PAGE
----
We can’t afford to be exclusionary
The Ohio Valley is forever changing.
Each community is looking for its future identity; to see what types of businesses and civic components will be available.
But, for whatever reason, it still seems to be an “us versus them” mentality when it comes to building that future.
It’s not that way for everyone, but I do hear quite a few comments made that, basically, if something is located outside of the limits of your community then it doesn’t exist.
It’s almost as if they believe there is some mystical barrier that should keep people in one town.
I hear this most often when discussions of business or civic and social organizations crop up.
A group of people are discussing a type of business they would like to see in Weirton, for example. In these thoughts, each community should have several major restaurant chains, their own hardware stores, movie theaters, grocery stores, etc.
It doesn’t matter if that same type of business is located within a 15-minute drive. It’s not in Weirton. It’s not in Chester. It’s not in Wellsburg. Therefore, that community needs one of their own.
In some ways, it would be great to see so many businesses opening in our area. However, we also have to understand the uniqueness of our area of the Ohio Valley, and each of our communities going head-to-head to attract businesses probably isn’t going to help us out in the long run.
But that’s the appearance some of our more vocal residents give off. Businesses are welcome, but only if it’s something “we” want here.
“We” want big manufacturing plants that can guarantee hundreds of jobs at once. It doesn’t matter that most major manufacturers aren’t building new plants right now. Nor does it matter that those plants that are being built might not be able to afford such large employment numbers when they first start up.
That’s what is wanted, and it has to be in our own neighborhood. It can’t be across the river or in the next town over.
It doesn’t matter that every new business has an opportunity to contribute toward the success of our entire region.
Why should this newspaper print information pertaining to Chester or to Bethany or to Burgettstown? It’s the Weirton paper, so it should only have Weirton news, right? Wrong.
There are people from Weirton who go to events in these other communities, just as there are people from these other communities who come to Weirton.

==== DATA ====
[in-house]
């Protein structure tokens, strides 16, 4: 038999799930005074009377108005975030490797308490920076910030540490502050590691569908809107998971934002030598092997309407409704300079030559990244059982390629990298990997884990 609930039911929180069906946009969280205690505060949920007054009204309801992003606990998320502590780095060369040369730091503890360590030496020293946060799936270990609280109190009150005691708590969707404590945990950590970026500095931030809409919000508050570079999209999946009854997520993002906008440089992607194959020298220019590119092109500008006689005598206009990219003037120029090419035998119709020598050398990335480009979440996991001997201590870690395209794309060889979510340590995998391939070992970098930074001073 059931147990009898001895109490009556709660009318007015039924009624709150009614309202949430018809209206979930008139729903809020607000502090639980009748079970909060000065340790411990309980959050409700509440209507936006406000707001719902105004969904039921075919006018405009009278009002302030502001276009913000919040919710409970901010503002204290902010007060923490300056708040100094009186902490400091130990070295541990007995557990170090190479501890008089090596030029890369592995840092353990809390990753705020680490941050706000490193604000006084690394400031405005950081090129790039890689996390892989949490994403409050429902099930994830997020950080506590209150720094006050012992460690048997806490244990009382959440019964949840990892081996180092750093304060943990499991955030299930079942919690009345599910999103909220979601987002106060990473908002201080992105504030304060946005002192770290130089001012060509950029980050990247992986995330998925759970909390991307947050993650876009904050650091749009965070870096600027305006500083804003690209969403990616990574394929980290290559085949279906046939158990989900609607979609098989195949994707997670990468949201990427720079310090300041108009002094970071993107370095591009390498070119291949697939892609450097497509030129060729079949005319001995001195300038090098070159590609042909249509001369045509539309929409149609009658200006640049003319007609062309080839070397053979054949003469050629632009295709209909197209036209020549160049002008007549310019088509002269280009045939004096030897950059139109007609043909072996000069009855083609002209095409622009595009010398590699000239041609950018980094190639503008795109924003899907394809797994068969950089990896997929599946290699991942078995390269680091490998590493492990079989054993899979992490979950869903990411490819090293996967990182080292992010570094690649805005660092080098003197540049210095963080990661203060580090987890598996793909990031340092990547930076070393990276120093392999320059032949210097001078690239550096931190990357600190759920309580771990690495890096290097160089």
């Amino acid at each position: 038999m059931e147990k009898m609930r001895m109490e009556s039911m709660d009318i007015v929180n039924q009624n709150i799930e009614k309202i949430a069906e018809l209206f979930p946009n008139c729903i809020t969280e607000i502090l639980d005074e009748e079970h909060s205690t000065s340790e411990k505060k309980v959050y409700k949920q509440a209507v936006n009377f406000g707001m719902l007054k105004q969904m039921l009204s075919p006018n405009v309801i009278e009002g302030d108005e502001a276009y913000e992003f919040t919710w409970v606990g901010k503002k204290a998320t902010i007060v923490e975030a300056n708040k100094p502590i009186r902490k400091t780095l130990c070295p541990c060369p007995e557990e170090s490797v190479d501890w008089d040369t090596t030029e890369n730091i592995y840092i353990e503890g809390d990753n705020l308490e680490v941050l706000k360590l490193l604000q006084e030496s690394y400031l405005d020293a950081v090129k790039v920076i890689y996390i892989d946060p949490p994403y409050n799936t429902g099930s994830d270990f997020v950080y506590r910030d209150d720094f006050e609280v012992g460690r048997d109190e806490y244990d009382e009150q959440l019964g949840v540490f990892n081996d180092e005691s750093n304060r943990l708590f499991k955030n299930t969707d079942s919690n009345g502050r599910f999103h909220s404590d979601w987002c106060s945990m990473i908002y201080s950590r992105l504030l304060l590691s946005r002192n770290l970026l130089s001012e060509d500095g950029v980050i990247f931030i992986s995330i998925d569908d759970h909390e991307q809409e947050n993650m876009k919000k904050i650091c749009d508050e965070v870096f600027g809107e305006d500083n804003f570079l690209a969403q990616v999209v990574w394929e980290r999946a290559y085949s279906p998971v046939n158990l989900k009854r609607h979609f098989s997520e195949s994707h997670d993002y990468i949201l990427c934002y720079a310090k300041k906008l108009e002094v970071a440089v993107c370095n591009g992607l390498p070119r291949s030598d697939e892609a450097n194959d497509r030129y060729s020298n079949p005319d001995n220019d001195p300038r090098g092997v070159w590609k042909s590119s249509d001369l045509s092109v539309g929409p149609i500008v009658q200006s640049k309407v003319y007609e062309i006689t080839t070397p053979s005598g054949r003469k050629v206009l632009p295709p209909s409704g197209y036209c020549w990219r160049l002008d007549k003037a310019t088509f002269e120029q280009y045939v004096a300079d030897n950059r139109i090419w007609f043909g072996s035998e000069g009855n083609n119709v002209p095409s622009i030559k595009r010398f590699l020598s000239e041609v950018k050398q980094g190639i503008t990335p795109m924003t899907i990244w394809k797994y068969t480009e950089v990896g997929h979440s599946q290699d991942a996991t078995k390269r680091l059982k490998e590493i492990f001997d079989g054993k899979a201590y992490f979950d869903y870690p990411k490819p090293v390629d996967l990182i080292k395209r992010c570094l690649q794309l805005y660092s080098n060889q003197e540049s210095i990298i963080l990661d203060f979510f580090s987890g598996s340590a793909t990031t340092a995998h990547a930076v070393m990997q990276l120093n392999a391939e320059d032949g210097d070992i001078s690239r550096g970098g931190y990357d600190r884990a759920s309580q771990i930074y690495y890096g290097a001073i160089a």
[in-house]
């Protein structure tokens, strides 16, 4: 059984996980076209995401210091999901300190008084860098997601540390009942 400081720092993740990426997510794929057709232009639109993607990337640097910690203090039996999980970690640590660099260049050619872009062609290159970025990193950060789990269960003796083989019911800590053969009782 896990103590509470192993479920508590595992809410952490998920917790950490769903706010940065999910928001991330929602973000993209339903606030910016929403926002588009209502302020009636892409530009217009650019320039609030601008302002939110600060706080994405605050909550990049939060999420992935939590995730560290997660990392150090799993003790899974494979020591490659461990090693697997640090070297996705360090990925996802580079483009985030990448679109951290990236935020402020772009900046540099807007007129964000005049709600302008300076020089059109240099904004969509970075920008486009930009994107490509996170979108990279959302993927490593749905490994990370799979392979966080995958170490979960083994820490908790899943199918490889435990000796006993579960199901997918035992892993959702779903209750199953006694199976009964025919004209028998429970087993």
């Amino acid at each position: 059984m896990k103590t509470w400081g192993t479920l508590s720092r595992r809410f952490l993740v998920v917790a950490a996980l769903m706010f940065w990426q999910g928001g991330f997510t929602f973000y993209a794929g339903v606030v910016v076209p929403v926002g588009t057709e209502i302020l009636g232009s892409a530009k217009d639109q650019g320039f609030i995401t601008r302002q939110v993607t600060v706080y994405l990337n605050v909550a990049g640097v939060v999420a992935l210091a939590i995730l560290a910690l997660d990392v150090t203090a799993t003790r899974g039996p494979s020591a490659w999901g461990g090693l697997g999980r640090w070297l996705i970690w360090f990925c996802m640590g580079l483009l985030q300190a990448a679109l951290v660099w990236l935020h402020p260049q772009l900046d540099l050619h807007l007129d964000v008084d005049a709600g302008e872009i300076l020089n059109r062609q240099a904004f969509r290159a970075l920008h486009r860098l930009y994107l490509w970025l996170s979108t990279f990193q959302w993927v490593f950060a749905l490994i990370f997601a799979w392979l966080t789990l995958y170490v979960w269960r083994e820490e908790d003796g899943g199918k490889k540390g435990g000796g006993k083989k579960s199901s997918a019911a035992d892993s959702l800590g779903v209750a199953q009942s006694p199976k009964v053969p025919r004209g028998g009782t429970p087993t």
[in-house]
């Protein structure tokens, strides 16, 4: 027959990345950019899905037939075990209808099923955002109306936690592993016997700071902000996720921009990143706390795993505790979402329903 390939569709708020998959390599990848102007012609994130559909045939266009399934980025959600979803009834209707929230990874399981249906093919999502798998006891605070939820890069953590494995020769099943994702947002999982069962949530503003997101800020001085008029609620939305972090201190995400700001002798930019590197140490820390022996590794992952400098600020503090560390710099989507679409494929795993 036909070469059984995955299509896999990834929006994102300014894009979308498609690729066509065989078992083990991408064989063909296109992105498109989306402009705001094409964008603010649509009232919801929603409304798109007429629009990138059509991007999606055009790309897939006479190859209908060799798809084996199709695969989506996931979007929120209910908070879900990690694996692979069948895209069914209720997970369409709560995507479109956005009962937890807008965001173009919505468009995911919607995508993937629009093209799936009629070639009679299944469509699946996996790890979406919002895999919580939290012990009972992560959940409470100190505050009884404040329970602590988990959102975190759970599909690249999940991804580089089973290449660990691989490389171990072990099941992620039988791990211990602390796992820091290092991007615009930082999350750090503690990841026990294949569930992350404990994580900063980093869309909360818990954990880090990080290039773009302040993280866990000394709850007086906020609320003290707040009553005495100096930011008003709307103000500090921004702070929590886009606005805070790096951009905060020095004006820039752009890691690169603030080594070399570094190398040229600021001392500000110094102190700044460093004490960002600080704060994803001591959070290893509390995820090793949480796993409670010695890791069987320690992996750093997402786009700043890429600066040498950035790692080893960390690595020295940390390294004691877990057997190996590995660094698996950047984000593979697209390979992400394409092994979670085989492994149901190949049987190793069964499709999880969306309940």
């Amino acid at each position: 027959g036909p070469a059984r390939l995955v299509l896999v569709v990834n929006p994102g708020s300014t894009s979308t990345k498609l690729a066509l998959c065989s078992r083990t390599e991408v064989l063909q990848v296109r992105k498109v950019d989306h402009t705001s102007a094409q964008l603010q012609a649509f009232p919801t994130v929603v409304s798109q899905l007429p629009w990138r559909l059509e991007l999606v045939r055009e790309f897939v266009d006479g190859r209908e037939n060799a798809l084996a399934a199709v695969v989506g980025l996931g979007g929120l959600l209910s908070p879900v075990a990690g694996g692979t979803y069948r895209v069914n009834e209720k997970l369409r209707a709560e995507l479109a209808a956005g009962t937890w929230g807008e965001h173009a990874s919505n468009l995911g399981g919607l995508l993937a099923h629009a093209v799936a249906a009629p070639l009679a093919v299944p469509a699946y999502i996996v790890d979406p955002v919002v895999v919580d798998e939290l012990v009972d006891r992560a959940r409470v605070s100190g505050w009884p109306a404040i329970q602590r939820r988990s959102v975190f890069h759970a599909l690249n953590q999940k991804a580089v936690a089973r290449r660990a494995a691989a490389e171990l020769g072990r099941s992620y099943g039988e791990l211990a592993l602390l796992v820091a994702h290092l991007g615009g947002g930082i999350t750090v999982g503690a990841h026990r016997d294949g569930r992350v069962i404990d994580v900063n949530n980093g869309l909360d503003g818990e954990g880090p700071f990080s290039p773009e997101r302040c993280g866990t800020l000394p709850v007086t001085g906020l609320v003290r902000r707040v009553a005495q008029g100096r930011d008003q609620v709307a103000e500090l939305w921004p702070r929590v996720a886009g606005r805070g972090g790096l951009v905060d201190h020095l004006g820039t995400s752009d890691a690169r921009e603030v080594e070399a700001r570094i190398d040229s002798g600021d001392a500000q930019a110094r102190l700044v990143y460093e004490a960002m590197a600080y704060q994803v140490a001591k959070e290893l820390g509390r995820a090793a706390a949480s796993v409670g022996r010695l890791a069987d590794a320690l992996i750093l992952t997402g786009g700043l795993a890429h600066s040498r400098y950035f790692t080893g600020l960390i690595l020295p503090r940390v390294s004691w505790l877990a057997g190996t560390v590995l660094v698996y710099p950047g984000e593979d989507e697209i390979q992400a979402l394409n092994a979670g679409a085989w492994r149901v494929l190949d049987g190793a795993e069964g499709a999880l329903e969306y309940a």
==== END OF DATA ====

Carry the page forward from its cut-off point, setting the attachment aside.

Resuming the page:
It doesn’t matter if it’s a new business, a charity race, a church activity or even a program at one of our local schools. There are people all over the area who are interested.
People from Burgettstown, for example, are members of some of the civic clubs in Weirton. People from Weirton are part of groups in Follansbee and New Cumberland.
These arguments have even been used to counter some of my thoughts.
Several months back, an individual commented on our website, basically saying that where I live negated any opinion I might have about the Weirton community.
It doesn’t matter that I’ve worked at this newspaper for more than 12 years, or that my house is only a few hundred yards away from the city limits.
It doesn’t matter that I was actually born in Weirton and lived in a house on Booker Street until I was about 6 years old.
No, because I now live in an area with a Colliers postal address, that individual apparently considered me to be an “outsider,” and, therefore, not important enough.
There are no invisible walls or magic barriers. We can’t exclude the ideas of others if we are going to survive.
Some of those who have come from other areas have contributed in great ways to the Ohio Valley, just as some from our own backyards have found ways to bring us down.
We have to remember that, at one time, our towns didn’t look or function anywhere near the way they do today. Change happened, and it happened because new people came here.
The Weir and Follansbee families weren’t originally from this area, nor were most of the people who came to work in the steel mills they built.
But they came here anyway and they built these towns, and change happened.
It didn’t happen overnight. It didn’t even happen within a few months.
To build a prosperous future, we can’t close ourselves off to new thoughts or to new people.
We can’t treat people poorly just because they aren’t from around here.
We need to perform our due diligence, or course, and make sure they can keep their promises. They, too, need to understand what our residents are expecting.
But, we need to be willing to listen to new ideas, work together as a region not just a single town, and be willing to accept the possibility of starting out small and building our way back up.
If we truly are to prosper, we can’t afford to be exclusionary.
(Howell, a resident of Colliers, is managing editor of The Weirton Daily Times, and can be contacted at email@example.com or followed on Twitter @CHowellWDT)